To lose to Steffi Graf is no disgrace but to succumb with a Wimbledon title at stake after being a decent serve away from a 5-1 lead in the deciding set, as she did last July, takes some jettisoning from the memory. Even the Czech's 4-6, 6-0, 6-3 win over Patty Fendick in the semi-finals of the Autoglass Classic yesterday merely emphasised her sense of loss. To win in Brighton is one thing, but who cares when you have imploded with nerves on the Centre Court of the game?
Novotna, the No 1 seed, needed 98 minutes to dispose of her Californian opponent, who surprisingly had won three of their five previous encounters. Yesterday the top seed's anxieties came and went with the first set, as she kept her momentum when the going got tough.
Both players like to serve and volley, which made it an unusual contest in this age of baseline bashers, and at first Novotna was disturbed at confronting a carbon copy of herself. 'She's the sort of opponent I don't like to meet,' she said. 'You never get into a rhythm. She comes into the net at every opportunity and it puts pressure on your passing shots.'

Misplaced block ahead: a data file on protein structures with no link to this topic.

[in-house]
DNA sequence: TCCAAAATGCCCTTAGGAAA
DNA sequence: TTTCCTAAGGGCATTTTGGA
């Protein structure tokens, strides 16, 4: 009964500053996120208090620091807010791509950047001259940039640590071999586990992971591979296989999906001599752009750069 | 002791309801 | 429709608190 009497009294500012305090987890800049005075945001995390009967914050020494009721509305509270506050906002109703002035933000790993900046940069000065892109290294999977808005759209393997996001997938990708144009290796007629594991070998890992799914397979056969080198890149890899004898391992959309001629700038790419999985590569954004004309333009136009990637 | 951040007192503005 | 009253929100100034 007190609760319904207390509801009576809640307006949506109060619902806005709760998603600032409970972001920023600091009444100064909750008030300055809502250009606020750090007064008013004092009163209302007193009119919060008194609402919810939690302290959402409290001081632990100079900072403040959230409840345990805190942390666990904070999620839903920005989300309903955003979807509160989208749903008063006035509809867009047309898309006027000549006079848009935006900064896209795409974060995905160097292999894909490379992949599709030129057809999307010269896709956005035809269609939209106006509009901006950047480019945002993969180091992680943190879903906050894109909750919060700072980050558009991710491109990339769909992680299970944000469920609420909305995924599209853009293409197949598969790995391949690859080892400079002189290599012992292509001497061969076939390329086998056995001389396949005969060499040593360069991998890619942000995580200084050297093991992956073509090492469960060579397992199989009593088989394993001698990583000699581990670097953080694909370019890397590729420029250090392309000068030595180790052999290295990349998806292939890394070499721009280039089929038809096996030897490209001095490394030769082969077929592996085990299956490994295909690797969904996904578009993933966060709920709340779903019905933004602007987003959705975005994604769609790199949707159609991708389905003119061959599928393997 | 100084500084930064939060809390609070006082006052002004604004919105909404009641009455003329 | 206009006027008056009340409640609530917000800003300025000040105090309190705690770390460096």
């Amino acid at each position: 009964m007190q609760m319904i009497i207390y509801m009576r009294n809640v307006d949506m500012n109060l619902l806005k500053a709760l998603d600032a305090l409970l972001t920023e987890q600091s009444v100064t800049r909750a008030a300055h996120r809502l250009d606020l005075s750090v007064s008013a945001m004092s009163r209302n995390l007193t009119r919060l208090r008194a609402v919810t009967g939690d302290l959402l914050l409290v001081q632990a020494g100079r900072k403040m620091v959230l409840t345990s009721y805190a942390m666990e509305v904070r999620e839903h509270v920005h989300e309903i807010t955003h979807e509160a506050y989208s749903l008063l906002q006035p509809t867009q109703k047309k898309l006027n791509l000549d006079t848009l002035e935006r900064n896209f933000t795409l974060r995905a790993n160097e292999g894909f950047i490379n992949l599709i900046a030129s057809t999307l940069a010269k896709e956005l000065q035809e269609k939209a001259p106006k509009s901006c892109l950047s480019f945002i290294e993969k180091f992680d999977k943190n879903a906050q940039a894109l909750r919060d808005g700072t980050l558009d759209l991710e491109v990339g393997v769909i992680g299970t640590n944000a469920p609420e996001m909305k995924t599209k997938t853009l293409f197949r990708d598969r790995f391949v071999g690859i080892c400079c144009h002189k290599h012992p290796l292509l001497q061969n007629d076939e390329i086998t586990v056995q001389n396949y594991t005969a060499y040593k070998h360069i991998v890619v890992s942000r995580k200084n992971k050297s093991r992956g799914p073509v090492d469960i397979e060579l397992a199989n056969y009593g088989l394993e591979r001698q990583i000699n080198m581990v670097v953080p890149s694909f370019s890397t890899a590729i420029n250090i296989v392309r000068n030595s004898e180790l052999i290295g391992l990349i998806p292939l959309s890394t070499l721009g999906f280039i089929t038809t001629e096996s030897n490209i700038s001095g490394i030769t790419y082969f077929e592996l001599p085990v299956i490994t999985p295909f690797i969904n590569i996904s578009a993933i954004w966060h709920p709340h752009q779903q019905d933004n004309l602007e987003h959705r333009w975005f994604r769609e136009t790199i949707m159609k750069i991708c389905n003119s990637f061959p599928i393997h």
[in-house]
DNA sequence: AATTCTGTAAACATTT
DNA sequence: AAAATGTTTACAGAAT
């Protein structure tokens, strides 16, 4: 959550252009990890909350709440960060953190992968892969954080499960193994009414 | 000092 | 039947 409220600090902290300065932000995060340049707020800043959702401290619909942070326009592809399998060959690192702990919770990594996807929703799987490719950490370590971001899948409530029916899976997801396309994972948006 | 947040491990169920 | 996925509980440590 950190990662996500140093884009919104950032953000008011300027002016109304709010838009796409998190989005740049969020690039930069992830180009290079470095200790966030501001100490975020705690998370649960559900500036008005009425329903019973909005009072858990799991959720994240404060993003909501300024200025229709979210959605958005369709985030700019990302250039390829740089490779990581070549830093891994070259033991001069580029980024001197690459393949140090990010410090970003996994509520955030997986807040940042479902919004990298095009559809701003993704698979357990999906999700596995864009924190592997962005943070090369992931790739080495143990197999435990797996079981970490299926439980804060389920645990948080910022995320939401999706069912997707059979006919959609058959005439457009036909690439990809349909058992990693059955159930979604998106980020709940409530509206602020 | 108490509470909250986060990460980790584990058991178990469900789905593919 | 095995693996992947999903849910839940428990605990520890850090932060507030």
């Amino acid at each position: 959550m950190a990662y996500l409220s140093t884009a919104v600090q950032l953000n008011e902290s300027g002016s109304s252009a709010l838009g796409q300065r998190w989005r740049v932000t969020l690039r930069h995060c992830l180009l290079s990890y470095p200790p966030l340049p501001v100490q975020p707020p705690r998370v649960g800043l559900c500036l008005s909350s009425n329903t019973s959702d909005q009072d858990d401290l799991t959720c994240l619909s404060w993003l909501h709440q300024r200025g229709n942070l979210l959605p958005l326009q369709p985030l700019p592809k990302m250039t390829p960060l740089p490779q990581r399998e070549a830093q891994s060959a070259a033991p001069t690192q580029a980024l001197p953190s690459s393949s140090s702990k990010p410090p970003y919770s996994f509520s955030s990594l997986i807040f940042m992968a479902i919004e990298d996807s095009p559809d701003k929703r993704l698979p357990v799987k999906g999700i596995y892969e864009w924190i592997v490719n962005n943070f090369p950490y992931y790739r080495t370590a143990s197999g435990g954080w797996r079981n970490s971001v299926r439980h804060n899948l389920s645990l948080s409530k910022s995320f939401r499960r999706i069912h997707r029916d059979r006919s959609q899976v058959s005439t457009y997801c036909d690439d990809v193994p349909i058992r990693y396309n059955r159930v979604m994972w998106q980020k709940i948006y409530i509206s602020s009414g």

Players have said much the same about Novotna in the past and the strain told in the 10th game, when she served a double fault - shades of her match with Graf - to go 30-0 down, and then surrendered the game and the set after surviving two break points. 'I wasn't serving very well,' she said. 'My second serve was coming up short, which was giving her a chance to attack. I told myself 'Relax. Just swing at the ball.' '
The pendulum swung in her favour with that self-analysis and she raced through the second set in 20 minutes, allowing her opponent seven points, only two of which came on her serve.
It was a momentum that Fendick arrested initially in the deciding set, but ultimately Novotna's natural advantages (four inches in height and 20lb in weight) told and she won five out of the last six games.
There was plenty of momentum but little subtlety in the second semi-final, a trial of strength more than a test of tennis skill. Anke Huber and Mary Pierce, 18-year-olds from Germany and France, slugged it out from the back of the court for 2hr 34min before the crunching groundstrokes of the former prevailed 3-6, 6-4, 6-4.
Pretty it was not. Huber has wonderful racket control to belt the ball as hard as she does and keep it within 20 yards of the court's extremities, but it needs a contrast at the other end to make it interesting. Pierce could not provide it and the match had only the same sort of macabre fascination as a contest between two heavyweight boxers.
The match probably set a record for driving forehands; Huber's did the damage. She swept into a 4-0 lead in the deciding set but was pegged back to 5-4, before breaking Pierce's serve, the fourth time she had done so in the set.Reuse content